But enough of that. No away fans, no atmosphere, and with both teams stuck in mid-table, no reason for the game to be played; competitive pride, sure, but Leeds lost 2–1 with a performance that was to pride what sighing and rolling over is to getting out of bed. You can sort of understand how they feel; if attendance at this stage is a way of justifying the cost of your season ticket to yourself and other – “I get at least two games free! Even if they are meaningless fixtures played half-heartedly in a half-empty stadium as we drift to defeat, it’s free!” – for some players this stage is a way of collecting wages and ticking over an appearance bonus. Obviously the inequalities of football mean that even when we share meaningless with a footballer it costs us while they profit, but that’s the game, not the player.
Tuesday night was slightly different. Norwich are aiming for the league title, but could end up in the play-offs; the kind of desperate and precarious drama that second division football was made to provide. Norwich have forward momentum, anxiety and talent, a thrilling combination to watch should you be a season ticket holder at Carrow Road. As a season ticket holder at Elland Road, I had to make do with watching what Jonny Howson had to teach our players about football.
It wasn’t that he set the game on absolute ???; he’s twenty-six now, and has blossomed into a competent midfielder with an eye for goal in either of the top two divisions, but he’s not Gary McAllister. But his goal was enough, and his reaction was enough, to crack through the pointlessness of all this and give it some meaning again.
You can debate the use and sincerity of former players and their non-celebrations, but if Jonny is the good chap everyone says he is, we can safely assume that he followed his calm finish in front of the South Stand with a calm celebration because he knew how we felt. Howson gave us two of the most memorable goals of the last decade, against Carlisle and Bristol Rovers, moments when football and Leeds United were a single glorious everything; at Elland Road on Tuesday, where football is fractured and broken, Howson knew what he was going, and knew how it would make us feel.
Maybe you have to leave a club to appreciate that; and that’s the lesson I would like young Leeds players like Lewis Cook, Sam Byram, Alex Mowatt and Charlie Taylor to take from Howson’s performance on Tuesday night. When you see what it means to a former Academy player to score against Leeds, does it make you understand better what it means when a former Academy player scores for Leeds? That those moments, more than when any other player scores, give football some meaning and its fans some reason to carry on?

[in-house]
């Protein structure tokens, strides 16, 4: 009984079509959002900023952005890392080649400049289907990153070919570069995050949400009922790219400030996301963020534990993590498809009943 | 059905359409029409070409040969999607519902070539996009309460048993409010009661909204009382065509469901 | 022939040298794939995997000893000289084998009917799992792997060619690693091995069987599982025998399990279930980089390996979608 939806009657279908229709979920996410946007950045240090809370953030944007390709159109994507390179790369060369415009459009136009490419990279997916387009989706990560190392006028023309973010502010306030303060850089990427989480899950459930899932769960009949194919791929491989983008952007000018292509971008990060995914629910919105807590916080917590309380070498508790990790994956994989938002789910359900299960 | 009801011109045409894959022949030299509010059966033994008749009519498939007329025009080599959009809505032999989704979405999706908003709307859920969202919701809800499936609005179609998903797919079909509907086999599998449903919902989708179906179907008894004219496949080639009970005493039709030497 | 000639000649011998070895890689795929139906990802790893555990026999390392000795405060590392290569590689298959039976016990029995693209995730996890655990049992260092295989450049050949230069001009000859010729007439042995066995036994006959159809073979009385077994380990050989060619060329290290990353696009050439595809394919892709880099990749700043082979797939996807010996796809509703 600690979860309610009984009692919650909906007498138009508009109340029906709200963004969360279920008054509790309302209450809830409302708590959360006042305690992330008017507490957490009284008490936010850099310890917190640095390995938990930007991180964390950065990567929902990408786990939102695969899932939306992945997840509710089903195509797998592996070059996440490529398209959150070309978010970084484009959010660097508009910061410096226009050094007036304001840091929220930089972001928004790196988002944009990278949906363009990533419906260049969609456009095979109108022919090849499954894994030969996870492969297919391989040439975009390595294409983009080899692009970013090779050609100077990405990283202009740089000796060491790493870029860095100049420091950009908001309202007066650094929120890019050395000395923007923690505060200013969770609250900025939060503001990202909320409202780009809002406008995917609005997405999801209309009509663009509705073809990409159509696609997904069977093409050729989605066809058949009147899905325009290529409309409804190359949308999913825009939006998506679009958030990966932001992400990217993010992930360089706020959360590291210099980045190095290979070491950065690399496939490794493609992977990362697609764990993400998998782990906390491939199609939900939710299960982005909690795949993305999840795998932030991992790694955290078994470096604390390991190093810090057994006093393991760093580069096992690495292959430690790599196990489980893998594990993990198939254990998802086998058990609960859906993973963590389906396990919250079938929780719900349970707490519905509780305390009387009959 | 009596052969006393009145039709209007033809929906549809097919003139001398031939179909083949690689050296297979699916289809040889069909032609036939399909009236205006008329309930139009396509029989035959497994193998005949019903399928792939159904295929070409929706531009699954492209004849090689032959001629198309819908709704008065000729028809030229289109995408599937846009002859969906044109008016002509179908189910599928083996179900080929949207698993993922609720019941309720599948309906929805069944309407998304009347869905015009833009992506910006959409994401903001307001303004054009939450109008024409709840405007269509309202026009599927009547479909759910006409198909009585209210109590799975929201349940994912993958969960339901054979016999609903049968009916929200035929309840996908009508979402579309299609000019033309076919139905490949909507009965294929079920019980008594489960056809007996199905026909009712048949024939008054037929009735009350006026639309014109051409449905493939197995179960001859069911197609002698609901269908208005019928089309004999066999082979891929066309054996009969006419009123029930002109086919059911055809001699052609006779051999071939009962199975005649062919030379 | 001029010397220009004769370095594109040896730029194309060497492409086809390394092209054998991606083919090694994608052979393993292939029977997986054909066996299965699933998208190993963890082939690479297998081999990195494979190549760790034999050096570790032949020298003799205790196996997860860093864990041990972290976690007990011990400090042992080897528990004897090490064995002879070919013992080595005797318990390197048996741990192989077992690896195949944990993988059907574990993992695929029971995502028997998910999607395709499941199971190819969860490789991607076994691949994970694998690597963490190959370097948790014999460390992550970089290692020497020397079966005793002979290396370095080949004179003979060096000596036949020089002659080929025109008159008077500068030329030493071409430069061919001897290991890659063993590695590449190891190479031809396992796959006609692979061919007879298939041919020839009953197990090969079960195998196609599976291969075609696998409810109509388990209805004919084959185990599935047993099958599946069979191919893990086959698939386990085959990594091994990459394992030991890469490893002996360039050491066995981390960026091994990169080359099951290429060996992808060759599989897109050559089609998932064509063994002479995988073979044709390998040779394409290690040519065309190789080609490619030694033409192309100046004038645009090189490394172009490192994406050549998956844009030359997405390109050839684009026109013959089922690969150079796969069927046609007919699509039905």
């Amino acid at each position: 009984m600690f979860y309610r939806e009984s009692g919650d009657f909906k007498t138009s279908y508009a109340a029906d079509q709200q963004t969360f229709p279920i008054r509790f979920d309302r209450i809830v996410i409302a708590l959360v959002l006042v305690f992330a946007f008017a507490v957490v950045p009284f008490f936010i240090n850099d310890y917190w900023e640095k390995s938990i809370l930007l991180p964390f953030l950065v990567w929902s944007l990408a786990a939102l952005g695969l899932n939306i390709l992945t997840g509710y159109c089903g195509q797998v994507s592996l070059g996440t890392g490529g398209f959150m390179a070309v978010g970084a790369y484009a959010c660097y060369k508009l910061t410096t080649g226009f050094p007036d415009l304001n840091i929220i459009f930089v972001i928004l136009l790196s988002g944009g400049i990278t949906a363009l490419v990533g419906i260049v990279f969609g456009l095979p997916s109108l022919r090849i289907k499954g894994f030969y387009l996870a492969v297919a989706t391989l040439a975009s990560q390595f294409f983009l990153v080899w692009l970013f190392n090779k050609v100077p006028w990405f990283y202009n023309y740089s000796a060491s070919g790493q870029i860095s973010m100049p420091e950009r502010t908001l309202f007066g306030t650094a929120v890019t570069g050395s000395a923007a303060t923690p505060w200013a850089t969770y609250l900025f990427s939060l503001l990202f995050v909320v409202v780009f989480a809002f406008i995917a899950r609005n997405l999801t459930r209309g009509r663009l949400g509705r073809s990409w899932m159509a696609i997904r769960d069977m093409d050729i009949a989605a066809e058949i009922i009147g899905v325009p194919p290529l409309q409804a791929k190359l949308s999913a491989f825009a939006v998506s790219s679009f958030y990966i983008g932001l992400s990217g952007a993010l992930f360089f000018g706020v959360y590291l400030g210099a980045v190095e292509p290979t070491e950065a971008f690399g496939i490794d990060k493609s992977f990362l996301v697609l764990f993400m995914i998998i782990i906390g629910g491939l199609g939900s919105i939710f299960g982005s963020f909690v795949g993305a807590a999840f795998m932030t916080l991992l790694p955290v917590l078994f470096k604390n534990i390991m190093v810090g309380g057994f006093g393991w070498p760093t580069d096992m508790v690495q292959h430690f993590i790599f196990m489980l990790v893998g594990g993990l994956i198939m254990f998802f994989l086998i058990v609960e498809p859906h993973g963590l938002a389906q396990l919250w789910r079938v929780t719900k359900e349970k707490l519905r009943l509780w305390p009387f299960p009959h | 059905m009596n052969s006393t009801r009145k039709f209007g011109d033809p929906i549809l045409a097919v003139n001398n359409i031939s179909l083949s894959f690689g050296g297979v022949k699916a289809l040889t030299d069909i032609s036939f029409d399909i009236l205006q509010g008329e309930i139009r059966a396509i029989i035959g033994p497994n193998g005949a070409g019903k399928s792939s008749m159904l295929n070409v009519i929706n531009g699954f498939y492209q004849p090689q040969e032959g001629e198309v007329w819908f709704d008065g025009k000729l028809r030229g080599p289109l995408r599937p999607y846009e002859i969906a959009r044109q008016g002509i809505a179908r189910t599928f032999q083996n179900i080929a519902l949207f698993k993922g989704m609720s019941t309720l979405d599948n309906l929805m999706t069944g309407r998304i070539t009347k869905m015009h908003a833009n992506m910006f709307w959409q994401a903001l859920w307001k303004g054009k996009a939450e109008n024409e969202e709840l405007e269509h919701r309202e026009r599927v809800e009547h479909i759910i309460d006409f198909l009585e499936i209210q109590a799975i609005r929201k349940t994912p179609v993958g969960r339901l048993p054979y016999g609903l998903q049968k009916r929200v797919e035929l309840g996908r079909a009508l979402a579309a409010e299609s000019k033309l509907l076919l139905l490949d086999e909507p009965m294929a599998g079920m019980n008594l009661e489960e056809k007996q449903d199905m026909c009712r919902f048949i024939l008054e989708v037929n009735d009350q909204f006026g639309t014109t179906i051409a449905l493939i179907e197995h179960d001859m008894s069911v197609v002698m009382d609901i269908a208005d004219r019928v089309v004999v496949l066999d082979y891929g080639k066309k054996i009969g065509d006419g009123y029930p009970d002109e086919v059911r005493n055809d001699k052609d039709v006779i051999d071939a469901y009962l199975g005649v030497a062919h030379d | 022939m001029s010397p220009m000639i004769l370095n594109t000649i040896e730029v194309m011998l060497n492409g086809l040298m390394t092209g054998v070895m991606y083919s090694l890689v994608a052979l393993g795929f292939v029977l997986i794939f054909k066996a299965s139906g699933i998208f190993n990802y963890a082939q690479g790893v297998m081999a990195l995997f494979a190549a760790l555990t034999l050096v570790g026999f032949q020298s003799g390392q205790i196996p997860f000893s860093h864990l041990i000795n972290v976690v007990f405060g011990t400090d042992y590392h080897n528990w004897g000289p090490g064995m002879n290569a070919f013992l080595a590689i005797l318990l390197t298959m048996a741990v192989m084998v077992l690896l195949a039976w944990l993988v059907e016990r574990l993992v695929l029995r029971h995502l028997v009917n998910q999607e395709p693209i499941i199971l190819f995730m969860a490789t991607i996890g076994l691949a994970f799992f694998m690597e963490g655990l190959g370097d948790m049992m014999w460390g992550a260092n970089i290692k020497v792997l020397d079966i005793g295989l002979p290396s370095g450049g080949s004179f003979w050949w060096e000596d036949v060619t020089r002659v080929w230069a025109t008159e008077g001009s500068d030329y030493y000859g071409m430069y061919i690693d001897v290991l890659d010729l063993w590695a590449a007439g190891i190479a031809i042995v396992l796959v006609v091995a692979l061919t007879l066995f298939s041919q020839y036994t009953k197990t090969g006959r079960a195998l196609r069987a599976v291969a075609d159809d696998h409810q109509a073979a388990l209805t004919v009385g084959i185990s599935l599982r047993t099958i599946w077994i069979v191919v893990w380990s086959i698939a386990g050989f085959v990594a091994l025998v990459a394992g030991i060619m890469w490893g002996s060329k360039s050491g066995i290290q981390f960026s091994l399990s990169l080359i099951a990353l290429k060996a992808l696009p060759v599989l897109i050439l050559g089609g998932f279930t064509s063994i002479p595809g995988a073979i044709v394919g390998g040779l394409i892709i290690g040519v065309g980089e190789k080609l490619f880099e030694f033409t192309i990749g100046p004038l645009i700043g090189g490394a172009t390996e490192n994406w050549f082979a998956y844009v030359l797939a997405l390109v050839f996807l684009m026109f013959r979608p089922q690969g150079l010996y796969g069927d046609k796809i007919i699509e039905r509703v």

I can take the poor quality football of a meaningless game like Leeds v Cardiff, and I’ve been taking it for years. But with that level set for the three games left, against Charlton, Sheffield Wednesday and Rotherham, and with strong rumours circling (as always) about the club’s future direction, I already fear that we’ve seen the best we’ve seen from Cook, Byram, Mowatt, Taylor and the rest.
The club’s season ticket advert struck a nostalgic tone, lining up those four young lads alongside great players of the past, and while the intended effect will not have been to inspire early nostalgia for our current players as if they’ve already left, combined with the visit of Howson, that’s the result. Lewis Cook, Sam Byram, Alex Mowatt and Charlie Taylor have great futures in the game, but they already feel like part of our past.
If some or all of them are sold this summer, I hope we’re left with better memories than of Byram and Taylor struggling on the wrong wings and Cook hobbling around Elland Road in a therapeutic boot. Mowatt has been stepping up; we’ll take Wolves as a last hurrah. But if my season ticket won’t give me anything else this season but a breakfast date with Rotherham, I hope it somehow still gives me something worthwhile; something to remember.